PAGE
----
How Much is Hyaluronic Acid for Joints
Physicochemical properties of hyaluronic acid (HA)
HA is a unique linear mucopolysaccharide, which is crosslinked by N-ethylphthalide-glucosamine and D-glucuronic acid. It is widely distributed in the extracellular matrix (such as the vitreous body, joint synovial fluid, cartilage, etc.) of human tissues. It has strong hydrophilicity and high viscoelasticity.
There are two kinds of sodium hyaluronate: endogenous HA and exogenous HA: endogenous HA secreted by human body, whose molecular weight is about 4-10*106 Da, and its concentration in synovial fluid is about 3.5 g/L; exogenous HA is exogenous supplementary HA, including low molecular weight HA (LMW HA, 0.5-1.5*106 Da) and high molecular weight HA (HMW HA, 6-7*106 Da). Exogenous HA can be supplemented when endogenous HA production and metabolism are abnormal, leading to tissue and organ dysfunction.
Hyaluronic acid in the Treatment of Osteoarthropathy
At present, hyaluronic acid has been widely used in the treatment of osteoarthritis. Its mechanism is mainly reflected in the following three aspects:
(1) Covering, lubricating and cushioning stress: HA in synovial fluid has high viscoelasticity and plays a protective role in shock absorption and lubrication of articular cartilage; in addition, hyaluronic acid has a barrier effect on bacteria, toxins, immune complexes, and can protect cartilage from the effects of enzymes, chemicals, and toxins. For example, Yasuda and other studies have found that the increase of inflammatory cytokines and matrix degradation products in osteoarthritis patients can induce the production of catabolic enzymes (such as collagenase and desaturase) leading to articular cartilage degeneration, while HA can inhibit the degradation of catabolic enzymes to cartilage, thus protecting cartilage.
(2) Alleviate inflammation: The combination of HA and HA receptors CD44 and CD168 can reduce the number of inflammatory cells and the synthesis and release of interleukin-1 (IL-1), prostaglandin E2 (PGE-2), matrix metalloproteinase, thus achieving the anti-inflammatory effect.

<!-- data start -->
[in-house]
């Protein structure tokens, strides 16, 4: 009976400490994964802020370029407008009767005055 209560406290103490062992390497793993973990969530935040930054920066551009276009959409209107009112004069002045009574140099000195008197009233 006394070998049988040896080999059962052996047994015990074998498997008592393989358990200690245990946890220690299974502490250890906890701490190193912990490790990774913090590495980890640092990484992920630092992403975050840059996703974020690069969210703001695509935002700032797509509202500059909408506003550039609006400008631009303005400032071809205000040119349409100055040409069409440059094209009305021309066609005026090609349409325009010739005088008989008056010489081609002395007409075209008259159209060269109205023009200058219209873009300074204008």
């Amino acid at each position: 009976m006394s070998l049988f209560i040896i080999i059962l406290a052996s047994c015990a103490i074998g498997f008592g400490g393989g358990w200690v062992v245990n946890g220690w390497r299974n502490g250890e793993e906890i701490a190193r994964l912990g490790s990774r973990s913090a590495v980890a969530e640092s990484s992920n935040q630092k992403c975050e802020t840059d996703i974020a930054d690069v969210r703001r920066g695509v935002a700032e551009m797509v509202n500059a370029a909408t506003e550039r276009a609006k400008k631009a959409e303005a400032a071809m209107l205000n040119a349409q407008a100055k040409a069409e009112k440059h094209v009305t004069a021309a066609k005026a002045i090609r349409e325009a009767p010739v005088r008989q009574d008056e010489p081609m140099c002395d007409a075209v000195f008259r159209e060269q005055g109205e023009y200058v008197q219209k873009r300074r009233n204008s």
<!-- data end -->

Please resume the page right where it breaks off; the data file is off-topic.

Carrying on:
(3) Promoting the synthesis of endogenous macromolecule: By promoting the synthesis of endogenous macromolecule HA to improve the properties of the pathological joint fluid, to achieve the role of sustained relief of symptoms and delaying the progress of osteoarthritis; and by promoting the synthesis of proteoglycan and collagen to promote cartilage regeneration. Because of the short half-life of HA, it is speculated that the continuous improvement of symptoms after the injection of exogenous HA may be related to its promotion of endogenous HA synthesis.
Sodium hyaluronate has good biocompatibility, complete metabolism in vivo, non-toxic, aseptic, non-chemotaxis, and good safety. At present, no systemic adverse reactions have been reported. The most common adverse reactions are mild pain and swelling in the injection area and joints, occasionally accompanied by a headache, fever and drug eruption. The patients can tolerate it without special treatment. Generally, the symptoms disappear after 2 to 7 days without affecting the daily activities of patients. For example, those with severe pain symptoms can take orally and apply external analgesics. The complications of vascular and nerve injuries have not been reported in the literature. Allergic reactions and joint suppurative infections are rare. However, patients with allergies to poultry and eggs should be cautious in using HA. If allergies are found, the drug should be stopped immediately and the corresponding anti-allergic treatment should be taken.
Sodium hyaluronate is safe and effective in the treatment of bone and joint diseases. It can relieve symptoms and improve joint function. In particular, intra-articular injection of HA is especially suitable for patients who are not well treated with analgesics, or have drug contraindications and intolerable side effects. The application of HA greatly reduces the dosage of NSAIDs, medical expenses and side effects.